...According to him, the state's vehicle inpection computer system can tell when a repair was made, and for some reason will not approve an inspection right after the sensor is replaced. Seems very strange, and very creepy, like Big Brother is watching me.
That is correct. If the engine control module is reset, or a battery terminal is disconnected to reset the computer, your car will run in open loop mode for ~50mi of driving. States that mandate the emissions testing (computer scan) cannot pass a vehicle running in open loop. I had this happen on my 2002 isuzu rodeo. I changed out an oxygen sensor due to a blown heater, reset the computer then dropped the truck off for inspection. They had to drive it around for 2 days to get the computer to go back into full computer control! (closed loop).
03-04-2007, 03:47 PM
I thought I should post a belated reply to this post.
It turned out that the other A/F sensor had to be replaced, or so they said at the dealership anyway.
The first sensor that failed was part number 89467-41021 at $264, total charge $465.
The second sensor was part number 89467-41011 at $242, total charge $422. The car had 37K miles on it. I had to get it done to pass inspection, so what can you do?
The Toyota service department also said that the engine might not run right without the sensor, too lean and might overheat as I recall, but I can't be 100% sure what he said at this late date.
I have heard that the Avalon tends to have this problem with AF sensors.
Thanks to rodeo02 for his posts on this thread. :)
03-05-2007, 10:21 AM
The part numbers you gave are for a California emission spec Avalon and will be higher priced than the Federal emission spec Avalon. It is not a common problem, but to be expected around 100,000 miles as sensor efficiency degrades. It's unusual for a Cal spec car to be sold in Boston.
03-05-2007, 12:45 PM
It's unusual for a Cal spec car to be sold in Boston.
Thanks for your reply.
I don't know about that. I was told my a friend of a friend who actually works for the Massachusetts RMV checking out stations that do emissions tests that (if I remember it right) Mass. vehicles have to have the same emissions equipment as California's vehicles. He has a couple of Toyotas of his own, and is very happy with them. He can do all or almost all of his own maintenance on them, which of course is a big plus.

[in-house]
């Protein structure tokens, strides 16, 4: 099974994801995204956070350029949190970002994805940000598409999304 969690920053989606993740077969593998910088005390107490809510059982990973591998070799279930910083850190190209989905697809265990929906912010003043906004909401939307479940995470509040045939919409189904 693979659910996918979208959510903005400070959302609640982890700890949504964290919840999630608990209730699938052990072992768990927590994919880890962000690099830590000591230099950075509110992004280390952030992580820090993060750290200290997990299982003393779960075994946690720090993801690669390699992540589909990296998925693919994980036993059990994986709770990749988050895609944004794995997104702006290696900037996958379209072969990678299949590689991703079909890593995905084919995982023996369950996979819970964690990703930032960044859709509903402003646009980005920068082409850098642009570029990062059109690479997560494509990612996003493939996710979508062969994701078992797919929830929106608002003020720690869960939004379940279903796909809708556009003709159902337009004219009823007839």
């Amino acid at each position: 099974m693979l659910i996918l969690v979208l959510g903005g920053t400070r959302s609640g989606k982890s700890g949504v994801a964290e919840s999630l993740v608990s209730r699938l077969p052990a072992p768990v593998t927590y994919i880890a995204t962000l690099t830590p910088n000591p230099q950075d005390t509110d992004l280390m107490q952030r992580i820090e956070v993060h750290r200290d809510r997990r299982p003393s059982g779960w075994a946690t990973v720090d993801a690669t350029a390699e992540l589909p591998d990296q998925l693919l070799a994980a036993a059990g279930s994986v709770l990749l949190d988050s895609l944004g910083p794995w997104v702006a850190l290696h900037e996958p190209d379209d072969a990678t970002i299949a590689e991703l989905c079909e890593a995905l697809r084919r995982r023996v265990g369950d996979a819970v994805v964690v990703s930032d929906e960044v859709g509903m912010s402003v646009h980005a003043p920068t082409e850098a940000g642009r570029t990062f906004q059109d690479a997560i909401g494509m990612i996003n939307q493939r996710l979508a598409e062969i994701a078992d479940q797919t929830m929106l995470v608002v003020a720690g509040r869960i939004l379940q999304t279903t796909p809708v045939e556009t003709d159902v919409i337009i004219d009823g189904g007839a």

I bought the vehicle new from a Boston dealer, who got it on transfer from another local dealer. It only showed something like 6 miles on it, so I doubt it was a true California vehicle in the sense that it was shipped from there, but who knows.
It just bums me out that both sensors failed before I logged 40K miles. Granted that it's a '99 and I don't drive it that much, but even so. Expensive too.
Somebody also said something about maybe too much water in the gas tank from not keeping it full, but hell, gasoline now has up to 10% ethanol, which is one form of drygas, and besides, the products of combustion are CO2 and water, probably more than there would be in the gas. I don't necessarily give that theory much credence. I'm not a hard driver either - just the opposite.
Anyone with thoughts, please put your two cents in.
03-09-2007, 04:51 PM
Can't be water. Water injection is fairly common and poses no threat to sensors. More likely some other form of contamination or faulty sensors from the factory.